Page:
Just hours after allegedly murdering his mother-in-law, Anthony Harvey went off to work and mowed two people's lawns.
Jim Penman, the managing director of Jim's Mowing, said the 24-year-old was assigned two gardening jobs to complete last Tuesday.
The father-of-three allegedly murdered his 41-year-old wife, Mara, three-year-old daughter Charlotte, and two-year-old twins Alice and Beatrix on September 3 — a day after Father's Day — before killing his wife's Kiwi mother Beverley Quinn, 73, the next day when she turned up at the house.
According to Penman's records, Harvey had sent two quotes to clients at 6.21pm and 6.37pm on Tuesday "as if everything was normal".
"Those quotes are striking to us. Highly courteous and well-mannered but they were sent just before and then suddenly five hours later they're dead," he told Mail Online.
"He was telling us repeatedly that everything was fine, he was going well, had plenty of work and enjoyed what he was doing."
Harvey had a 4.6 rating out of five, Penman said. "There must have been something going on we didn't know about."
The sister of Mara Lee Harvey, who was murdered with her mother and three young daughters in their Bedford home in Perth last week, has revealed the harrowing way she found out her family was dead.
Speaking to Nine News, Taryn Tottman said she turned on the television and recognised her sister's house on the news.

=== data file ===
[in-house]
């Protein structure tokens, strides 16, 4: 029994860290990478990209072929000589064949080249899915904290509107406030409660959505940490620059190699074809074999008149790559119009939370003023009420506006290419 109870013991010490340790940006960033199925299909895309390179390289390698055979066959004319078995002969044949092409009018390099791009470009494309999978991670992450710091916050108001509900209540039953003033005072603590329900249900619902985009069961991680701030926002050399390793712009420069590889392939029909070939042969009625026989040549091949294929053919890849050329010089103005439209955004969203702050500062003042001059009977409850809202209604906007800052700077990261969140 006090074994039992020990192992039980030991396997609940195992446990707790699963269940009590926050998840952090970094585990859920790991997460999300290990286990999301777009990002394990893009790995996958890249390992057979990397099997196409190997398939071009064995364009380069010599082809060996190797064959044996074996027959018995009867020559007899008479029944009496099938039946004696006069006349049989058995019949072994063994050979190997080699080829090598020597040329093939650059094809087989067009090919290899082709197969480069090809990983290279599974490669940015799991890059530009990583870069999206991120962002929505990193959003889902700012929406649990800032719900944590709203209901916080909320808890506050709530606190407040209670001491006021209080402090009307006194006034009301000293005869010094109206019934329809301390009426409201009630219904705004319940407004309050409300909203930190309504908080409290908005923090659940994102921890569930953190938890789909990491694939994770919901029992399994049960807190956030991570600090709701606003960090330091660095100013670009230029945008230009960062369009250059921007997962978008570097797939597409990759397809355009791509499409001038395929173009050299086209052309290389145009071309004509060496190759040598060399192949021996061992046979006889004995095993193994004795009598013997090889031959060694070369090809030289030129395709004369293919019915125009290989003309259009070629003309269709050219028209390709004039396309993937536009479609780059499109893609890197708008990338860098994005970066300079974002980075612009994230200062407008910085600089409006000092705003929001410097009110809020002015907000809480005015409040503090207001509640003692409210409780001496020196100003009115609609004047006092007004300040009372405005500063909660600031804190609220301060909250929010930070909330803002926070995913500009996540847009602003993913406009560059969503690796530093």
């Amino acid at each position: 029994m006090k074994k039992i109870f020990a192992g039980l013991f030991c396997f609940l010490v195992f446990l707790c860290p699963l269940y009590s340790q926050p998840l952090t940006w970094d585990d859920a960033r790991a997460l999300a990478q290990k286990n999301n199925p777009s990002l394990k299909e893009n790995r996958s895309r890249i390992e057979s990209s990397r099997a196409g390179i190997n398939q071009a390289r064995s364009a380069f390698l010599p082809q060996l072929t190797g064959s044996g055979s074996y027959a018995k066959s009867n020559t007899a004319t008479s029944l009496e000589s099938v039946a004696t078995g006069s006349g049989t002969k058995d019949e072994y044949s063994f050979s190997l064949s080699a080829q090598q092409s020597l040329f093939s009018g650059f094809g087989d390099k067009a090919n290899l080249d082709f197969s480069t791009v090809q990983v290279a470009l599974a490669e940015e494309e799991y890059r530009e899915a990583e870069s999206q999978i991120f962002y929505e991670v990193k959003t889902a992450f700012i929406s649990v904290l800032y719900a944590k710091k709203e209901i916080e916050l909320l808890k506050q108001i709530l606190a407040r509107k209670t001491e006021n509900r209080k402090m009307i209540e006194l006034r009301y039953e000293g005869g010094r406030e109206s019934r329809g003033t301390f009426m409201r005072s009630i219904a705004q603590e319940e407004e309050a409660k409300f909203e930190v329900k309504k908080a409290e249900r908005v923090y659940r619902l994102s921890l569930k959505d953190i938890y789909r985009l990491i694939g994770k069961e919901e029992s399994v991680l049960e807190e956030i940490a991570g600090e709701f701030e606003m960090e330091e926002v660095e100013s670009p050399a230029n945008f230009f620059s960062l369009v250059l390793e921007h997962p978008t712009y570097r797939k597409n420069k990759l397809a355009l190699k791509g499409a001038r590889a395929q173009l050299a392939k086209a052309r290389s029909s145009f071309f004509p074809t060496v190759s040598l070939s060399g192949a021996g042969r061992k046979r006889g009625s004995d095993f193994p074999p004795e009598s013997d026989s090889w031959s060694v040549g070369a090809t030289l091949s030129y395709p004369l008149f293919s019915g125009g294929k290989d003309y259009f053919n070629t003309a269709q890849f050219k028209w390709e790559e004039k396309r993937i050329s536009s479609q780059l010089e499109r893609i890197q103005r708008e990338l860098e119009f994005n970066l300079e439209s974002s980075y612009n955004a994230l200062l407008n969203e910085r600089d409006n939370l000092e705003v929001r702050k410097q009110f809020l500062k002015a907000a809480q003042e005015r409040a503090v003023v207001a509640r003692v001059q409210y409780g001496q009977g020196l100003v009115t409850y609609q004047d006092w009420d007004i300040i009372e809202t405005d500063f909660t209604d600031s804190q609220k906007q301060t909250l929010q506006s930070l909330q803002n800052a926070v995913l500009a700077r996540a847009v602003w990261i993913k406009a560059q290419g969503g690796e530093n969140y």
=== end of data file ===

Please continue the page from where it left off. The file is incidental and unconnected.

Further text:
"You never recover from something like this," Tottman told Nine. "Part of me didn't think it was real."
Brother-in-law Alan Tottman said that there was never any indication Ms Harvey was in danger.
"It's just a very raw time, it's just unfathomable," he said. "We can't come to terms with what's happened, we don't know why it's happened.
"There was no indication of trouble, problems."
Mr Harvey allegedly used a blunt instrument and knives to kill his five family members. Police say he stayed in the house for days before travelling about 1500km north, and then turned himself in on Sunday.
Mr Harvey, who ran a Jim's Mowing franchise, gave no hint of financial or emotional problems over the past few months, said Jim's Group managing director Jim Penman earlier this week.
Ms Tottman said the last time she saw her mother and sister was at a funeral on August 27 and they both seemed fine. "We were sisters. We had times when we laughed. We just laughed," she told Nine.
The couple said their two youngest children did not understand what had happened to their family members but their son understood some of it.
"There's only a certain amount he understands, so his innocence makes it easier," Ms Tottman said.
"He didn't want to go to Grandma's anymore, he didn't like it because she's not there."
Mr Tottman added: "Grandma is gone, Aunty Mara is gone. It's very hard to look at their little faces and explain that."
The couple also thanked the community for their support. "Complete strangers have been amazing, overwhelming. My mum would have been humbled," Ms Tottman said.
"Everybody has been so supportive and so encouraging … it's nice to know people care."
Mr Tottman said the family would never recover from their loss.
"This will be forever. Time will heal certain pain but this will just go on forever," he said.
A GoFundMe page has so far raised more than $18,000 for the family's funerals. It is the third family mass murder in WA in four months, representing 15 of 23 domestic violence-related deaths in the state this year.
Mr Harvey is due to face court for the second time next week.